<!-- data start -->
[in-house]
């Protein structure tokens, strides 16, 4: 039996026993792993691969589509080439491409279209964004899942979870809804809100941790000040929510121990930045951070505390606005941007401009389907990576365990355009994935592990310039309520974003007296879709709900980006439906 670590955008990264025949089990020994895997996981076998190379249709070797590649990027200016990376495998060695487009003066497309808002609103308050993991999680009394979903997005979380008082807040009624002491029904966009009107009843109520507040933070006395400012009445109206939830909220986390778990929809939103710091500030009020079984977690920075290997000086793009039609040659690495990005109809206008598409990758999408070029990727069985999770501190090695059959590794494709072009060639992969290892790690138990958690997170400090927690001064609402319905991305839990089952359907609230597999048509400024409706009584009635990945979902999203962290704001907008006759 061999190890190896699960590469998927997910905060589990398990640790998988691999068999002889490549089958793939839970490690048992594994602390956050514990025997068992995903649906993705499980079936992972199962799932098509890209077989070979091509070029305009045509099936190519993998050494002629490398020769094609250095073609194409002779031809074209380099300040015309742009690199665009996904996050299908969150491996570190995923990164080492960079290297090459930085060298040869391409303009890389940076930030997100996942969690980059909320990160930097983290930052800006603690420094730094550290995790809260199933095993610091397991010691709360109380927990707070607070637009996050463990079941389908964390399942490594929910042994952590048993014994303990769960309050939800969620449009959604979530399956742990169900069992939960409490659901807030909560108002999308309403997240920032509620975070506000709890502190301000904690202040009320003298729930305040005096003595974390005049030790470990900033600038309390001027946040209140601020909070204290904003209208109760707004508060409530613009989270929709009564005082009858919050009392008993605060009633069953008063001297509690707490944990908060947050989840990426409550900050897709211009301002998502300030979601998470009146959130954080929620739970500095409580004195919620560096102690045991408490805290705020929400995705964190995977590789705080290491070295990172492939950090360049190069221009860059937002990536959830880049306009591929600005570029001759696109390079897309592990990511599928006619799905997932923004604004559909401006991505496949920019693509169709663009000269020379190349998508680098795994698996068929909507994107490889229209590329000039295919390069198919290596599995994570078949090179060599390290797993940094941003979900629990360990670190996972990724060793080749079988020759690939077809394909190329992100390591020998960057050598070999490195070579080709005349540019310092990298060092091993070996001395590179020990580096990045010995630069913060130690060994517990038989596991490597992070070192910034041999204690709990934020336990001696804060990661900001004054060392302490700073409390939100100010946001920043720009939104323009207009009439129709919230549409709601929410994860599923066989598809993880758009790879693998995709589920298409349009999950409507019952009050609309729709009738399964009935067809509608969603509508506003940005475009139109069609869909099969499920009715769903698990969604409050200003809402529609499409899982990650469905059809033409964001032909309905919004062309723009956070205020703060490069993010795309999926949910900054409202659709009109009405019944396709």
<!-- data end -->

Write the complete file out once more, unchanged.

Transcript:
[in-house]
């Protein structure tokens, strides 16, 4: 039996026993792993691969589509080439491409279209964004899942979870809804809100941790000040929510121990930045951070505390606005941007401009389907990576365990355009994935592990310039309520974003007296879709709900980006439906 670590955008990264025949089990020994895997996981076998190379249709070797590649990027200016990376495998060695487009003066497309808002609103308050993991999680009394979903997005979380008082807040009624002491029904966009009107009843109520507040933070006395400012009445109206939830909220986390778990929809939103710091500030009020079984977690920075290997000086793009039609040659690495990005109809206008598409990758999408070029990727069985999770501190090695059959590794494709072009060639992969290892790690138990958690997170400090927690001064609402319905991305839990089952359907609230597999048509400024409706009584009635990945979902999203962290704001907008006759 061999190890190896699960590469998927997910905060589990398990640790998988691999068999002889490549089958793939839970490690048992594994602390956050514990025997068992995903649906993705499980079936992972199962799932098509890209077989070979091509070029305009045509099936190519993998050494002629490398020769094609250095073609194409002779031809074209380099300040015309742009690199665009996904996050299908969150491996570190995923990164080492960079290297090459930085060298040869391409303009890389940076930030997100996942969690980059909320990160930097983290930052800006603690420094730094550290995790809260199933095993610091397991010691709360109380927990707070607070637009996050463990079941389908964390399942490594929910042994952590048993014994303990769960309050939800969620449009959604979530399956742990169900069992939960409490659901807030909560108002999308309403997240920032509620975070506000709890502190301000904690202040009320003298729930305040005096003595974390005049030790470990900033600038309390001027946040209140601020909070204290904003209208109760707004508060409530613009989270929709009564005082009858919050009392008993605060009633069953008063001297509690707490944990908060947050989840990426409550900050897709211009301002998502300030979601998470009146959130954080929620739970500095409580004195919620560096102690045991408490805290705020929400995705964190995977590789705080290491070295990172492939950090360049190069221009860059937002990536959830880049306009591929600005570029001759696109390079897309592990990511599928006619799905997932923004604004559909401006991505496949920019693509169709663009000269020379190349998508680098795994698996068929909507994107490889229209590329000039295919390069198919290596599995994570078949090179060599390290797993940094941003979900629990360990670190996972990724060793080749079988020759690939077809394909190329992100390591020998960057050598070999490195070579080709005349540019310092990298060092091993070996001395590179020990580096990045010995630069913060130690060994517990038989596991490597992070070192910034041999204690709990934020336990001696804060990661900001004054060392302490700073409390939100100010946001920043720009939104323009207009009439129709919230549409709601929410994860599923066989598809993880758009790879693998995709589920298409349009999950409507019952009050609309729709009738399964009935067809509608969603509508506003940005475009139109069609869909099969499920009715769903698990969604409050200003809402529609499409899982990650469905059809033409964001032909309905919004062309723009956070205020703060490069993010795309999926949910900054409202659709009109009405019944396709």